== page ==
Audio quality: WINB and V Nigeria both on 15120 kHz; 19/4/19 and 22/4/19
I was in a fairly low-QRM area of Trinity Bay, about 50 km NW of my home in St. John's, Newfoundland, for a few days.
I had a chance on Friday to record a few minutes of the DRM from Voice of Nigeria on 15120 kHz. It was received nearly flawlessly (100% decoding for most of the hour I was tuned) on my MorphyRichards 27024, mostly with its built-in whip and no assistance from my 8m wire aerial. A minute or so can be heard here: http://www.ipernity.com/doc/justfolk/48517724
The mode was, according to my radio c / 10 kHz with 16 QAM in both SDC and MSC, making 9020 bps audio.
On Monday, I saw that WINB was present on that same frequency and, although reception was very choppy (and this time with the assistance of the 8m wire), I recorded a minute or so. It can be heard here: http://www.ipernity.com/doc/justfolk/48517726
The mode was b / 5 kHz with 4 QAM in SDC and 64 QAM in MSC, with a total of 8280 bps.
To my ear, the audio is better from WINB. Nonetheless, the notion of "near-FM-quality" continues to elude me. I certainly do not hear anything approaching FM quality of speech in the DRM I hear from any station. Clearly, though, there are big differences in the quality of audio being fed to the transmitters. I don't understand why poor audio is being fed.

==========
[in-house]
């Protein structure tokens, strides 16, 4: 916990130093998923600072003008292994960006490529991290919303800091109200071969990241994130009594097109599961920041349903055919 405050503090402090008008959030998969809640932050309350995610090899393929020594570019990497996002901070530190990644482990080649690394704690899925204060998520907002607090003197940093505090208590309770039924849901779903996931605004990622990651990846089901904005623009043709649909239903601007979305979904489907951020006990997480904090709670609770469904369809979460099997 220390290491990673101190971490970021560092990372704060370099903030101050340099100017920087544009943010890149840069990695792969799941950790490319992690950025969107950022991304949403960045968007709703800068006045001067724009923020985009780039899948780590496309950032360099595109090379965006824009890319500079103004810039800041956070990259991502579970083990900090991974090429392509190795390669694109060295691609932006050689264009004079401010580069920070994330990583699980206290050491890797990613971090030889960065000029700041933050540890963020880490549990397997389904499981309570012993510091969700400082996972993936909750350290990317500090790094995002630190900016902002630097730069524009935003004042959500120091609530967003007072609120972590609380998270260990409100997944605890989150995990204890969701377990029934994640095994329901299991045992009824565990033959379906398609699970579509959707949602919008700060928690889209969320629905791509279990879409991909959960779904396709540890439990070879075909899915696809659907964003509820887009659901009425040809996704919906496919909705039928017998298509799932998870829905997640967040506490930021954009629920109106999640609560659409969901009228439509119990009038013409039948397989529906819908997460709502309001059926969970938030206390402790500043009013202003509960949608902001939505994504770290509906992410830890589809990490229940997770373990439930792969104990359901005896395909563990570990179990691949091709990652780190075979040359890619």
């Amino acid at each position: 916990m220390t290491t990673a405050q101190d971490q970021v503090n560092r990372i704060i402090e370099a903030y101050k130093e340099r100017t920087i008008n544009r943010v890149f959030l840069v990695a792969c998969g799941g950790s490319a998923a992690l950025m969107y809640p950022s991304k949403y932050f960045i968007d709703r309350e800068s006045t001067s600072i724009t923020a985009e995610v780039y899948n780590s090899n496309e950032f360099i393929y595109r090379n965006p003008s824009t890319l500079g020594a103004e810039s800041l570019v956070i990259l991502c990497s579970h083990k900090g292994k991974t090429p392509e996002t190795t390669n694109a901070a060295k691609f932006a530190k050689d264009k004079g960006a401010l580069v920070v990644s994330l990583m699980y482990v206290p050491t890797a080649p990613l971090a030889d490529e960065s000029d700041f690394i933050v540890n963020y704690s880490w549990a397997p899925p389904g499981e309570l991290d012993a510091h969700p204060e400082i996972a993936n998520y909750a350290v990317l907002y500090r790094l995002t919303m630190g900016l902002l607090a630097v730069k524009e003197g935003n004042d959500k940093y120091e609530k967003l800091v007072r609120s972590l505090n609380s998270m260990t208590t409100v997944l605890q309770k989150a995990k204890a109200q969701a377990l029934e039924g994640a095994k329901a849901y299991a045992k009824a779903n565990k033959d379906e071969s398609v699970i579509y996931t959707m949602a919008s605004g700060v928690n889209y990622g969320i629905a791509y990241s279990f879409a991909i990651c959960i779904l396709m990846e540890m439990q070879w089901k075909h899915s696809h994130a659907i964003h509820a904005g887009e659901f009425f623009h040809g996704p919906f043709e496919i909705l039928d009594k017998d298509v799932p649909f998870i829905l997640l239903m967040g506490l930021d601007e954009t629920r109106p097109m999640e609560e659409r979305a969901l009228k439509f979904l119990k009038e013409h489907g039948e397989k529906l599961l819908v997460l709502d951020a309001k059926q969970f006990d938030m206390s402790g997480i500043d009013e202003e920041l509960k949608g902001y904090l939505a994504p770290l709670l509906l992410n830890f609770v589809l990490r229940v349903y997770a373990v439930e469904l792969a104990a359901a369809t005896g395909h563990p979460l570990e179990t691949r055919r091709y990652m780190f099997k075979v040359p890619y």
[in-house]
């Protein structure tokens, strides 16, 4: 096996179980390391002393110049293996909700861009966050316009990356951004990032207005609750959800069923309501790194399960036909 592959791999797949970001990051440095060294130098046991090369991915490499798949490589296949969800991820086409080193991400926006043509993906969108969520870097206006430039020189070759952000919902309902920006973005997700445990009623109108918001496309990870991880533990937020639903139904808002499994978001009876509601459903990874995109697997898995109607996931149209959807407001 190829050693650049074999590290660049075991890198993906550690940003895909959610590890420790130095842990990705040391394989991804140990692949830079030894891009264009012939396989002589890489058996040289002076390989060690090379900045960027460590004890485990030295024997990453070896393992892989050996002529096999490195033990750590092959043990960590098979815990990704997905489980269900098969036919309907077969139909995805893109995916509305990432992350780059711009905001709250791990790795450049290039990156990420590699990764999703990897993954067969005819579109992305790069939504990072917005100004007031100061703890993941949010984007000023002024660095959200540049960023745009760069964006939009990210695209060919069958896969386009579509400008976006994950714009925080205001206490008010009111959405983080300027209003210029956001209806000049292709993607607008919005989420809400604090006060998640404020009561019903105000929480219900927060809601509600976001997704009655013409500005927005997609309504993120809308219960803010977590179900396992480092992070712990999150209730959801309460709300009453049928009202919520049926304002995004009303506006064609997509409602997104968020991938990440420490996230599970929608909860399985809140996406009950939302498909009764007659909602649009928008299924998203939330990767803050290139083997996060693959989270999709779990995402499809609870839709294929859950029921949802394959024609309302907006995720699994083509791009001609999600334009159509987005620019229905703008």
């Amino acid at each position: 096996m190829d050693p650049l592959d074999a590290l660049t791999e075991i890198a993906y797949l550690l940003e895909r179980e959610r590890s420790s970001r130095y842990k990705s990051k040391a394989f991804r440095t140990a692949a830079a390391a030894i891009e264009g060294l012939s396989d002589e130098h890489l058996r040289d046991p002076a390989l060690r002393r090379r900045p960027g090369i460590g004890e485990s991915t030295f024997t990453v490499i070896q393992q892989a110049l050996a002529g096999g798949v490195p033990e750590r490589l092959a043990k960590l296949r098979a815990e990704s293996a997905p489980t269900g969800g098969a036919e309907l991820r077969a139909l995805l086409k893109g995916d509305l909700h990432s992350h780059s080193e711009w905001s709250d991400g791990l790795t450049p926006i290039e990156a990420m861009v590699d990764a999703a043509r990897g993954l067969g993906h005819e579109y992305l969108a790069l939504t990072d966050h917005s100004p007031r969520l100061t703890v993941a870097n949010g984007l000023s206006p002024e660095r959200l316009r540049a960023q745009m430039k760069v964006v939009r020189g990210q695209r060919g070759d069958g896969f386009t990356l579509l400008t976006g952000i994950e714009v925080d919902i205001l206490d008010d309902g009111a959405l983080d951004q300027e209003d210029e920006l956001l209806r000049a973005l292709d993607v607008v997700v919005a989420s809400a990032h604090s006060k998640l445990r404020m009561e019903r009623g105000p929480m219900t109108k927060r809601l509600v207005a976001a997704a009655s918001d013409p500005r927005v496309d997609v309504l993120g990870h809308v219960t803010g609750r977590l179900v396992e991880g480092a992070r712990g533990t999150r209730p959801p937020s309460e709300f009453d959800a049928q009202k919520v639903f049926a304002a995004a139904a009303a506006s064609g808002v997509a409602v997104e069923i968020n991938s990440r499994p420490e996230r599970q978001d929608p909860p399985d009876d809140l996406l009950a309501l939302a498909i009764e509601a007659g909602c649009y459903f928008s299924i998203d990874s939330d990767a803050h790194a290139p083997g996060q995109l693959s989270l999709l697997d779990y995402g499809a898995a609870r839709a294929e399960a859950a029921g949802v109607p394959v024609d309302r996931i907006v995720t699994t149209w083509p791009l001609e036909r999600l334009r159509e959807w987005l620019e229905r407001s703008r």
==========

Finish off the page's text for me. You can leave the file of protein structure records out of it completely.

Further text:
[By the way, both recordings were made on an SD disk in the MorphyRichards, and then played back into an mp3 recorder by line connection. Each mp3 recording was very slightly EQ'd (in SoundForge), primarily to bring the levels up in the Nigeria recording as its mp3 was accidentally recorded with somewhat lower volume.]
The DRM Consortium really needs to stop using the "near FM" quality label for SW broadcasts. For MW DRM broadcasts, the consortium probably uses the label to equate the lack of noise with "near FM" quality. Although the consortium's approach is rather simplistic, it's probably suitable as a marketing ploy. LoL
Yes, the poor quality of broadcasters' feeds is the main problem with digital AM, just like analog AM. Basically, broadcasters are lazy and don't care enough about their signals to monitor them for quality. Should we, as potential listeners, care enough about such broadcasters to listen to them?
:) Damn good question.
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